Kobe Bryant took questions from media members after L.A.’s win at Washington for several minutes, before stopping to chat with United States Attorney General Eric Holder.
Among the topics discussed were how Bryant’s body is feeling playing big minutes through back pain and general soreness, going home to Philly to play (Sunday), former teammate Andrew Bynum, how the Lakers should increasingly use Pau Gasol inside when he returns and more:
Q: On why the team was able to get over the hump:
Kobe: We had better ball movement. We moved the ball very, very well. We changed sides of the floor, and guys took shots that were available. Jodie (Meeks) played lights out, Metta (World Peace) played well and Devin Ebanks came in and played well. That’s what’ll happen in this system if we continue to move the ball and guys continue to attack and take opportunities that are presented to them.
Q: On how the team came out defensively in the first quarter:
Kobe: We talked about getting back in transition. That’s really been our Achilles’ heel, and we did a good job of (tonight). They got back in the game by us making careless turnovers and that led to easy points for them. They seized the momentum, then we came back in the second quarter and got it back.
Q: On his back:
Kobe: It’s pretty stiff. It was better going into (Washington’s) game than it was New York’s game, so that’s very encouraging.
Q: On if he knew when his back flared up:
Kobe: Running a lot and getting old. It kind of comes with it. You sleep one time and all of a sudden, your back is jacked up.
Q: On late-game execution:
Kobe: We just read the defense and what they’re doing. If they’re going to come down and double, we just kick it, and then move the ball and get penetration. That’s what we’re trying to do – change sides of the floor and get penetration. You saw a couple times there we went to Metta (World Peace) cause he had the advantage, and he attacked on the perimeter, then myself and then obviously Dwight (Howard) at the end.
Q: On playing heavy minutes:
Kobe: I’m not tired. I’m sore, but when I play, I’m in really, really good condition. I’m just not tired. If you have the opportunity during the game to sit me, you can sit, but I’m not tired.
Q: On going back to Philly and playing:
Kobe: It’s always special. I’ve always enjoyed it. It’s always been fun. Now it becomes even more significant because it’s coming toward the end.
Q: On how things will run through Pau Gasol when he returns:
Kobe: If you’re a guard, you don’t really have to do anything. If you have a shot, you pull it. If you don’t, you go or you pass it. It’s pretty simple. When Pau (Gasol) gets back, we’re going to play through him a great deal. Probably at the start of the shot clock, we’ll move around the perimeter, this that and the other. Last 10 seconds of the shot clock – when we don’t have anything – we’ll post him up. Then he can make plays and make guys better, which he’s fantastic at.
Q: On Dwight Howard fitting in the system:
Kobe: What Mike (D’Antoni) wants him to do is just hit the ball – go set screens, roll down the paint and free guys up. He’s really good at that – by him rolling down the middle of the lane, he makes guys better. At the end of the game when he posts up and they come and double, kick it out and make guys better. If they play you straight up, shoot the ball. If they double you, kick it (out).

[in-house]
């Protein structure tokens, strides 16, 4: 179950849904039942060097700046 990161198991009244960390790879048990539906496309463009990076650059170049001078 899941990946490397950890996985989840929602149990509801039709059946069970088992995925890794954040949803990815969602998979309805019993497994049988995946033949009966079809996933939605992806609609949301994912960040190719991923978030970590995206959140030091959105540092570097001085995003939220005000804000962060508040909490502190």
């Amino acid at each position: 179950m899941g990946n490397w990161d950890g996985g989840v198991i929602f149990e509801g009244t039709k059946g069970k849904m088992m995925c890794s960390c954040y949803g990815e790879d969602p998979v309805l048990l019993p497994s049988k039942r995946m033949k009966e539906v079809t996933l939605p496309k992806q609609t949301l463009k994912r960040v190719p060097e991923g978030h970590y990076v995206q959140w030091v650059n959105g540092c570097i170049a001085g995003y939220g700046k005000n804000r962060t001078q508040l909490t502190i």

Q: On Jodie Meeks’ all-around play:
Kobe: He’s extremely, extremely aggressive. He doesn’t shy away from contact. He loves taking on the challenge on defensively, playing in passing lanes and staying in front of guys. Again, guys that have games like that – he’ll have games like that consistently by us continuing to move the ball and sharing the ball.
Q: On former teammate and current (injured) Sixers center Andrew Bynum:
Kobe: He can do everything. There’s really nothing he can’t do. The biggest thing for Andrew is his health. That’s the only thing that’s limiting to him. When he gets healthy, they have an incredible, incredible center.
Q: On handling those injury issues:
Kobe: He’s pretty even keeled. When he was here, I didn’t have to tell him much. He’s pretty even keeled guy. But he has a temper, which I always enjoy. He was kind of always on edge. I just hope he can get healthy.
Q: On the turning point for Bynum:
Kobe: Coming into the 2010 season, he was ready to make his mark. He got himself healthy and he was determined to have a great year, and he was able to do it.
Q: On if he’s excited about one win:
Kobe: I am actually. I am, I am. I’m very happy to win one damn game.
Q: On if it’s imposing to think of winning two in a row:
Kobe: Coming into tonight, yes, but hopefully we can put something together. I thought we had a pretty good feel of how Mike (D’Antoni) communicated how he wanted the offense to flow in moving the ball, if you have a shot take it and if not, continue to let the ball hop – and we got the message. We did a pretty good job of it. That’s why you saw Jodie Meeks had a big game and Devin Ebanks came in and made big plays.
Q: On the performance of the bench:
Kobe: I think they played extremely well. We got guys that are really stepping up and showing us something in their professionalism and being ready to go – (Devin) Ebanks in particular. He hasn’t been called on virtually all year and his number gets called tonight to step in the starting lineup and he did a fantastic job.
Q: On Steve Nash and how he’s trying to deal with everything:
Kobe: He’s trying to keep it together, he’s trying to keep it together. I can sense the frustration and the antsyness for him to get going. But he’s doing a good job of keeping it under wraps.
Q: On if he remembers short periods of time being off the court for so long and thinking he could help here or there:
Kobe: Oh yeah, it’s always a tough time because you really see a lot of things you can help out with and you’re anxious to get back.